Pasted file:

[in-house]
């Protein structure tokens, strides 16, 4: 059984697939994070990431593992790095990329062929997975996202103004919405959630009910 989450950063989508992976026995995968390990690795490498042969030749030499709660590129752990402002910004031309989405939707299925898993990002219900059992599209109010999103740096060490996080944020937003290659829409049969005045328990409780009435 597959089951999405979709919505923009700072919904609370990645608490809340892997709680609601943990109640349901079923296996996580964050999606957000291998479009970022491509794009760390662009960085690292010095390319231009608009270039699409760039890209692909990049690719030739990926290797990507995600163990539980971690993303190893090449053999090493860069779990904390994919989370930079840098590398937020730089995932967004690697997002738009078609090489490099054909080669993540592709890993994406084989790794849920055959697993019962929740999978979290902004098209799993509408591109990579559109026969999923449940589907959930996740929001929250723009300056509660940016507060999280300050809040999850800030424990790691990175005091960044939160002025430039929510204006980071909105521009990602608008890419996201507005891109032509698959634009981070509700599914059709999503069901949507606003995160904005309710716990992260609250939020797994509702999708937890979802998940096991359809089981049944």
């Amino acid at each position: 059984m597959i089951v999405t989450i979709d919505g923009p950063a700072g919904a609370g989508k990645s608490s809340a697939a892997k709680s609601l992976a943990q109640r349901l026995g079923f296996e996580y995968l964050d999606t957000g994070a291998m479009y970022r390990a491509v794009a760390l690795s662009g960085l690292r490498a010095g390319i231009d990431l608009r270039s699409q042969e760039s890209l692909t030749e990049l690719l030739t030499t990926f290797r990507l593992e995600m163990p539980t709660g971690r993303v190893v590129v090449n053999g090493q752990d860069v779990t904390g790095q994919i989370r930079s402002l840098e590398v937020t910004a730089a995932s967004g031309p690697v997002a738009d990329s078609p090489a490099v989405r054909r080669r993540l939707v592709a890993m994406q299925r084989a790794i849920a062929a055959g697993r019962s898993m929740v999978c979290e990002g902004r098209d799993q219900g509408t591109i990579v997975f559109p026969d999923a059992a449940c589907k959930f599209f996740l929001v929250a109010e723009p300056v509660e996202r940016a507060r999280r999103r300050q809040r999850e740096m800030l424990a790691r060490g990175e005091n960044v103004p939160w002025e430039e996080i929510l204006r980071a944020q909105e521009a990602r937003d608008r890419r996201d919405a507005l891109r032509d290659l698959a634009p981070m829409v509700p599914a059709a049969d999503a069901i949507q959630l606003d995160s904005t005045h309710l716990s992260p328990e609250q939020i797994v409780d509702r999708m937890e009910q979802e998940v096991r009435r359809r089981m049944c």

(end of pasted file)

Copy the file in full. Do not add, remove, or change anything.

[in-house]
């Protein structure tokens, strides 16, 4: 059984697939994070990431593992790095990329062929997975996202103004919405959630009910 989450950063989508992976026995995968390990690795490498042969030749030499709660590129752990402002910004031309989405939707299925898993990002219900059992599209109010999103740096060490996080944020937003290659829409049969005045328990409780009435 597959089951999405979709919505923009700072919904609370990645608490809340892997709680609601943990109640349901079923296996996580964050999606957000291998479009970022491509794009760390662009960085690292010095390319231009608009270039699409760039890209692909990049690719030739990926290797990507995600163990539980971690993303190893090449053999090493860069779990904390994919989370930079840098590398937020730089995932967004690697997002738009078609090489490099054909080669993540592709890993994406084989790794849920055959697993019962929740999978979290902004098209799993509408591109990579559109026969999923449940589907959930996740929001929250723009300056509660940016507060999280300050809040999850800030424990790691990175005091960044939160002025430039929510204006980071909105521009990602608008890419996201507005891109032509698959634009981070509700599914059709999503069901949507606003995160904005309710716990992260609250939020797994509702999708937890979802998940096991359809089981049944």
């Amino acid at each position: 059984m597959i089951v999405t989450i979709d919505g923009p950063a700072g919904a609370g989508k990645s608490s809340a697939a892997k709680s609601l992976a943990q109640r349901l026995g079923f296996e996580y995968l964050d999606t957000g994070a291998m479009y970022r390990a491509v794009a760390l690795s662009g960085l690292r490498a010095g390319i231009d990431l608009r270039s699409q042969e760039s890209l692909t030749e990049l690719l030739t030499t990926f290797r990507l593992e995600m163990p539980t709660g971690r993303v190893v590129v090449n053999g090493q752990d860069v779990t904390g790095q994919i989370r930079s402002l840098e590398v937020t910004a730089a995932s967004g031309p690697v997002a738009d990329s078609p090489a490099v989405r054909r080669r993540l939707v592709a890993m994406q299925r084989a790794i849920a062929a055959g697993r019962s898993m929740v999978c979290e990002g902004r098209d799993q219900g509408t591109i990579v997975f559109p026969d999923a059992a449940c589907k959930f599209f996740l929001v929250a109010e723009p300056v509660e996202r940016a507060r999280r999103r300050q809040r999850e740096m800030l424990a790691r060490g990175e005091n960044v103004p939160w002025e430039e996080i929510l204006r980071a944020q909105e521009a990602r937003d608008r890419r996201d919405a507005l891109r032509d290659l698959a634009p981070m829409v509700p599914a059709a049969d999503a069901i949507q959630l606003d995160s904005t005045h309710l716990s992260p328990e609250q939020i797994v409780d509702r999708m937890e009910q979802e998940v096991r009435r359809r089981m049944c």